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18th Apr 13Managed by Chatham House
Financed by DEFRA
The EU Regulation 1005/2008 Catch Certification Scheme: A South African Private Sector View
The invitation to address this forum called for an African perspective but that would prove too difficult for one who has spent a working life in the South African fishing industry. Other than with Namibia, South African fisheries share few developmental commonalities with other African Coastal States and the writer confines himself to what he knows best. That said, there are perhaps too many low-tech, artisanal and quasi-subsistence fisheries in the African arena. Such fisheries may appear deceptively simple on the basis of observed practice and volumes of output, but they often exhibit complex commercial organization and they also play a role in international trade. A trading milieu where they can be advanced and modernized is urgently needed. On the face of it, EC1005/2008 seems poorly crafted to meet the needs of artisanal sectors in African countries and that is perhaps a matter that should be proficiently canvassed in greater depth by experts.
The concerns of third countries in general would not cover a wide range of issues, at least not at this time. The time to consider philosophical matters is past—we must now focus almost entirely on the mechanics and perhaps some of the legal implications of the certification scheme, as explained to non-Members in seminar and in the Technical and Information Notes issued together with Regulation. Implementing Rules and Guidelines, promised midyear, have not yet been seen.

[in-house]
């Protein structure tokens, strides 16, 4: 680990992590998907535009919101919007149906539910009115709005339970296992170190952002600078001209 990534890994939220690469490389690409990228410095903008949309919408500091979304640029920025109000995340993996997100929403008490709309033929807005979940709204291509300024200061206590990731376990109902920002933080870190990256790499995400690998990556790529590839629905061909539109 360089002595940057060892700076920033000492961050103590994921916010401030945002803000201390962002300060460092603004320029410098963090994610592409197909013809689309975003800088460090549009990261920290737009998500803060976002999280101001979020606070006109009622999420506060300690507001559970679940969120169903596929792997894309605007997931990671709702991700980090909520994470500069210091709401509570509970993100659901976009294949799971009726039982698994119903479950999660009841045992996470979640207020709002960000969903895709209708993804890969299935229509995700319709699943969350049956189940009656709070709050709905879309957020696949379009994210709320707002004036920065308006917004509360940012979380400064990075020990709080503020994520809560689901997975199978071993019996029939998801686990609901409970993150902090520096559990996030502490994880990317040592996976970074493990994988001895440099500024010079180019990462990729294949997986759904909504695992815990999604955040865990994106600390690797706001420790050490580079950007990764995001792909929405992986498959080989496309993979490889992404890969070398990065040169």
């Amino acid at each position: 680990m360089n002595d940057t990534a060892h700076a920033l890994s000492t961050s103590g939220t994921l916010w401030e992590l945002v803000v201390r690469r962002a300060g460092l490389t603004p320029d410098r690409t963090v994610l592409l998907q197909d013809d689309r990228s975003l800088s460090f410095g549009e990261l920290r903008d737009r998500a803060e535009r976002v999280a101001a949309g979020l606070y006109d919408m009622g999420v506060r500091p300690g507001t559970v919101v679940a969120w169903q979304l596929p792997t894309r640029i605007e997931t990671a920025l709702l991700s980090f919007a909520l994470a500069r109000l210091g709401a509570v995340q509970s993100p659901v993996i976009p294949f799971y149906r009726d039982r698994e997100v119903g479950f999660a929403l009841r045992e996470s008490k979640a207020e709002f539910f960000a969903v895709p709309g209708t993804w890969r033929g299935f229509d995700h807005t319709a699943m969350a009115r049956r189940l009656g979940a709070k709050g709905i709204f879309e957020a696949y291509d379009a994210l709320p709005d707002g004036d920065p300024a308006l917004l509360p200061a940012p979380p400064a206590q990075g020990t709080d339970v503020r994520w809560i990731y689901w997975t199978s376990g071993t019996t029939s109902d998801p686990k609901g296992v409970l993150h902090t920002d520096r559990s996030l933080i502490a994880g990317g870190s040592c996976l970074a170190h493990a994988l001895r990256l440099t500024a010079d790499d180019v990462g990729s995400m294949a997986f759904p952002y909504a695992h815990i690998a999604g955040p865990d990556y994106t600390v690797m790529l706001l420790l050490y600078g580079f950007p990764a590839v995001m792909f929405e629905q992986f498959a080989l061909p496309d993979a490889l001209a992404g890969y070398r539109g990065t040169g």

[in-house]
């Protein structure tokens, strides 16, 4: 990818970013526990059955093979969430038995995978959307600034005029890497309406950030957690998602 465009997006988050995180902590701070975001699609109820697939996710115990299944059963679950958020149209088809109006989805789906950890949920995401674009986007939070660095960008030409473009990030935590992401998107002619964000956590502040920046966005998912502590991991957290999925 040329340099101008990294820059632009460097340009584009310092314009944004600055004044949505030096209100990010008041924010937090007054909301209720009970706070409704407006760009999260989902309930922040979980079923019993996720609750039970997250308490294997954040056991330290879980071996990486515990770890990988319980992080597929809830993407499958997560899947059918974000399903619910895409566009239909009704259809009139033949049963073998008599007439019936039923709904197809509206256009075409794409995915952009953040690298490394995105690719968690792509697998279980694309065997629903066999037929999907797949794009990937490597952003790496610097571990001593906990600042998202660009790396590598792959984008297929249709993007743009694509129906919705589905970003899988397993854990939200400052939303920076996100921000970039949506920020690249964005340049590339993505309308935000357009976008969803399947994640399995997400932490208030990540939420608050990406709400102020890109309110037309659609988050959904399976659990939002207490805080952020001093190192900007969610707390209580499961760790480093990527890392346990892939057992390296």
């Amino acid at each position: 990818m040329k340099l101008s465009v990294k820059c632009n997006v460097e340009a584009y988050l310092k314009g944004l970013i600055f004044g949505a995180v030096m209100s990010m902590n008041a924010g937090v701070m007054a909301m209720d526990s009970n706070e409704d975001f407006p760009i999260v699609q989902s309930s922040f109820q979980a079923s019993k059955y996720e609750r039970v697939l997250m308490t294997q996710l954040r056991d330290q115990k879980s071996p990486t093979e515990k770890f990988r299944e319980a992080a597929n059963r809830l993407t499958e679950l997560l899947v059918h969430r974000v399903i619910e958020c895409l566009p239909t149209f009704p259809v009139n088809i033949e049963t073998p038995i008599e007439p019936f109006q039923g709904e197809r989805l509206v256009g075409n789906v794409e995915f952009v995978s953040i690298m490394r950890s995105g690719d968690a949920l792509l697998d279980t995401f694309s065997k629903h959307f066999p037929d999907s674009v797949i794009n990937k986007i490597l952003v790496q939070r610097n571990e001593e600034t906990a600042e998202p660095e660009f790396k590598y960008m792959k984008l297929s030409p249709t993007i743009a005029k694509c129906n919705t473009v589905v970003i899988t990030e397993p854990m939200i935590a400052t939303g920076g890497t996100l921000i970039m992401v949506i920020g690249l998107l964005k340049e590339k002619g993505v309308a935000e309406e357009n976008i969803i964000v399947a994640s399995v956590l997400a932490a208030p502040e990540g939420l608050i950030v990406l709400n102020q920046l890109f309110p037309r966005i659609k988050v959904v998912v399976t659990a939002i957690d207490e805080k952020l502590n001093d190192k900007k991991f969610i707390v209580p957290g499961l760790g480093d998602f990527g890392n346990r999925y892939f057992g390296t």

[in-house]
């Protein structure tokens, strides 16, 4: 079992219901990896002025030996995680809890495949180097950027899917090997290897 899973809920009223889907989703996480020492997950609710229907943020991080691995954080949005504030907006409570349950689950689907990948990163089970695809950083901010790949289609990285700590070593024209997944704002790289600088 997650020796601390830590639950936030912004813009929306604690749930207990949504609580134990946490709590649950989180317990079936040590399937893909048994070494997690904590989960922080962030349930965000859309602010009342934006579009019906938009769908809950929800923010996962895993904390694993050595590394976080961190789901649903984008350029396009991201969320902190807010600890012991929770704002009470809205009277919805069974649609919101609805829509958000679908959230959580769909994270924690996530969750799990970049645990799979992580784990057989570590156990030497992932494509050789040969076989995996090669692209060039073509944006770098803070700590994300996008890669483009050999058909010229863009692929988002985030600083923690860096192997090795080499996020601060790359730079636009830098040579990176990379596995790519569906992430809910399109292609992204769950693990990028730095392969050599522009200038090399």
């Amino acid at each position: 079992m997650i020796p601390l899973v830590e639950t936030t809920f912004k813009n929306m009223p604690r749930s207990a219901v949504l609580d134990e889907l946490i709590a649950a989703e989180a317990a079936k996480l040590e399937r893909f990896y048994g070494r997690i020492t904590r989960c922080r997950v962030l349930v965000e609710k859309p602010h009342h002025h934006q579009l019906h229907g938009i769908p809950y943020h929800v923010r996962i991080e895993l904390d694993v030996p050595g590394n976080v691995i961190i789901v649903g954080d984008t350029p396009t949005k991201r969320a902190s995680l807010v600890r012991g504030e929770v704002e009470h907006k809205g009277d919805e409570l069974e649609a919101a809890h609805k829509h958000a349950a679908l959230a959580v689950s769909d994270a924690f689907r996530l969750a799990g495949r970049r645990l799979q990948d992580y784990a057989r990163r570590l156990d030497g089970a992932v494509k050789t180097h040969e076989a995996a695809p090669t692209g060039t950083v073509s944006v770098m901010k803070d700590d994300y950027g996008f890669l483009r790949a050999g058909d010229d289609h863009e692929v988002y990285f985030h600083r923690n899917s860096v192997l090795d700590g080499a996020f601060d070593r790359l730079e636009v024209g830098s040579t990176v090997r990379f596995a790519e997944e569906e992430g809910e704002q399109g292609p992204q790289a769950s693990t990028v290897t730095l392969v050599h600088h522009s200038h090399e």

South Africa undoubtedly has a far better LRR (Legal, Regulated and Reported) system than anything the Members of the EC are used to and it is hardly surprising that the South African Government, for one, takes some exception to what it seems to regard, at one level at least, as European paternalism. The Government of South Africa has nevertheless commended the objectives of EC1005/2008 and signaled its qualified support. Whether the qualification departs a little far in practice from the requirements so strictly set out in the Regulation remains to be seen.
The private sector has welcomed the intent if not the letter of Regulation itself and is determined to do all it can to ensure that the certification system works smoothly. However, there is an expectation that, as the Regulation now stands, it will be unequal to the needs of our fishing businesses— a statement that may be equally true for many other third countries. Business needs legitimate trade to continue unchanged and undisturbed after 1 January 2010 and at no significant increase in cost to exporters. Lastly, in common with most Third World entities, SA Business wants the Regulation to be implemented in a way that improves opportunities for trade development, something in which the IUU Regulation promises to fail.
See details for related event '5th International Forum on Illegal, Unreported and Unregulated (IUU) Fishing'
Link to document